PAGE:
- Keep a list of all your drugs (prescription, natural products, vitamins, OTC) with you. Give this list to your doctor.
- Talk with the doctor before starting any new drug, including prescription or OTC, natural products, or vitamins.
- Keep all drugs in a safe place. Keep all drugs out of the reach of children and pets.
- Throw away unused or expired drugs. Do not flush down a toilet or pour down a drain unless you are told to do so. Check with your pharmacist if you have questions about the best way to throw out drugs. There may be drug take-back programs in your area.
- Some drugs may have another patient information leaflet. If you have any questions about this drug, please talk with your doctor, nurse, pharmacist, or other health care provider.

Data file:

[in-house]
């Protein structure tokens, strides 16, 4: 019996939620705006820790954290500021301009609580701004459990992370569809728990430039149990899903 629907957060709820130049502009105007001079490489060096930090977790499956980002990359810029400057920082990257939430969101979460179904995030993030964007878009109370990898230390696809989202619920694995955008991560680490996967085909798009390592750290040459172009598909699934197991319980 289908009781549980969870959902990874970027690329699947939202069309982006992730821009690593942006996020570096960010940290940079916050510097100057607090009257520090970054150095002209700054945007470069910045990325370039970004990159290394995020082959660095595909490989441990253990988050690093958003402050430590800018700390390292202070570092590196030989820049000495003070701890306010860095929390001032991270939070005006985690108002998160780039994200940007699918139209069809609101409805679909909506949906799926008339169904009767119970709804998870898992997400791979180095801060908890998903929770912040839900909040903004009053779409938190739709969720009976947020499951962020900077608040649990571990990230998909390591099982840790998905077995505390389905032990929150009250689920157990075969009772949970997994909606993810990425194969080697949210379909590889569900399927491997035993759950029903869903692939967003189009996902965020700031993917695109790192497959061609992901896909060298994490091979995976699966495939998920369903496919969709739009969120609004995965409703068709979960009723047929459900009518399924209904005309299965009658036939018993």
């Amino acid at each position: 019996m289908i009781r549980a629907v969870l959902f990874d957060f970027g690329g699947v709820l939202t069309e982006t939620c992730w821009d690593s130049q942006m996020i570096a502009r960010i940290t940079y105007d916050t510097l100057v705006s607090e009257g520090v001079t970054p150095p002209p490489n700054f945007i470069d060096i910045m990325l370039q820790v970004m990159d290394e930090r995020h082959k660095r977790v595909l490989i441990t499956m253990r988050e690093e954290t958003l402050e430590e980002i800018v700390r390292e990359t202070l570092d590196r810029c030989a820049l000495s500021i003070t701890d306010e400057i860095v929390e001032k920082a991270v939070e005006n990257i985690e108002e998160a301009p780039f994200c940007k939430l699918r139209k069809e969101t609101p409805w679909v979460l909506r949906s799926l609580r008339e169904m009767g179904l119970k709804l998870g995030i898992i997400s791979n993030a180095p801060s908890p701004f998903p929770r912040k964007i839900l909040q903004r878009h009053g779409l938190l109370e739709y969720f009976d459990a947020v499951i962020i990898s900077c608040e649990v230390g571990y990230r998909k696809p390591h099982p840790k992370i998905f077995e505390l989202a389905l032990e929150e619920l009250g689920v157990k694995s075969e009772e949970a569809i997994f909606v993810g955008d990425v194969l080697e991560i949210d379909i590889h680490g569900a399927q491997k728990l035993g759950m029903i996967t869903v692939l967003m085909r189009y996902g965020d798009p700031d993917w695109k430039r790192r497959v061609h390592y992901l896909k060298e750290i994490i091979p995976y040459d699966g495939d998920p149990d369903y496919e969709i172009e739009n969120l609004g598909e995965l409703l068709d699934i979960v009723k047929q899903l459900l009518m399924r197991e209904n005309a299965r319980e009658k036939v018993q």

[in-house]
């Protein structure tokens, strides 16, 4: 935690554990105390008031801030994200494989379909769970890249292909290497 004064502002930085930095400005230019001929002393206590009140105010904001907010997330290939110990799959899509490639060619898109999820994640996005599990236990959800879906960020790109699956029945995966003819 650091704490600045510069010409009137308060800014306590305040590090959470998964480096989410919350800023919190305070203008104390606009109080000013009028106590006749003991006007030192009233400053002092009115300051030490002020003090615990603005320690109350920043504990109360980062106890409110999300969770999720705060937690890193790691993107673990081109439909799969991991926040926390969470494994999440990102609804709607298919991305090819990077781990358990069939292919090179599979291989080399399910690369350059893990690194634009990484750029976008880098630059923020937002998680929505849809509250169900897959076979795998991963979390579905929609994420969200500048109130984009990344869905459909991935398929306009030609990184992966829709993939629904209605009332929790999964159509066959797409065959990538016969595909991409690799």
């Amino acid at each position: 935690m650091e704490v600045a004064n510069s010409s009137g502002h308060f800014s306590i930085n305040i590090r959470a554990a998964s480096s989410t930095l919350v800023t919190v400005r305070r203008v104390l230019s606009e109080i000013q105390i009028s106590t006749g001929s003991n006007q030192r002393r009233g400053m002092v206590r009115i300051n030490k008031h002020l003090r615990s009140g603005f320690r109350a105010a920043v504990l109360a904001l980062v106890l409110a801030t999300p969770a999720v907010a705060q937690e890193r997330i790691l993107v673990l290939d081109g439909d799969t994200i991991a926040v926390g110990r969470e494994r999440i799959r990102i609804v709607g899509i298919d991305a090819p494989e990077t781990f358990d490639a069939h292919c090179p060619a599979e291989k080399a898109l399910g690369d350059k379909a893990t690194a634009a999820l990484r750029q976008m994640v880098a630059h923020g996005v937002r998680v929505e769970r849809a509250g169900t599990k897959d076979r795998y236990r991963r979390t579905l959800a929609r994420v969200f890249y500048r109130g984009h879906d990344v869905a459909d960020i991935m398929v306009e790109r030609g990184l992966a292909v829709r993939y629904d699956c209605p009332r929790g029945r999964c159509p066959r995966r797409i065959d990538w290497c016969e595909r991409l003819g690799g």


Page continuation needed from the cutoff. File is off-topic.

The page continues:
- If you think there has been an overdose, call your poison control center or get medical care right away. Be ready to tell or show what was taken, how much, and when it happened.
This information should not be used to decide whether or not to take this medicine or any other medicine. Only the healthcare provider has the knowledge and training to decide which medicines are right for a specific patient. This information does not endorse any medicine as safe, effective, or approved for treating any patient or health condition. This is only a brief summary of general information about this medicine. It does NOT include all information about the possible uses, directions, warnings, precautions, interactions, adverse effects, or risks that may apply to this medicine. This information is not specific medical advice and does not replace information you receive from the healthcare provider. You must talk with the healthcare provider for complete information about the risks and benefits of using this medicine.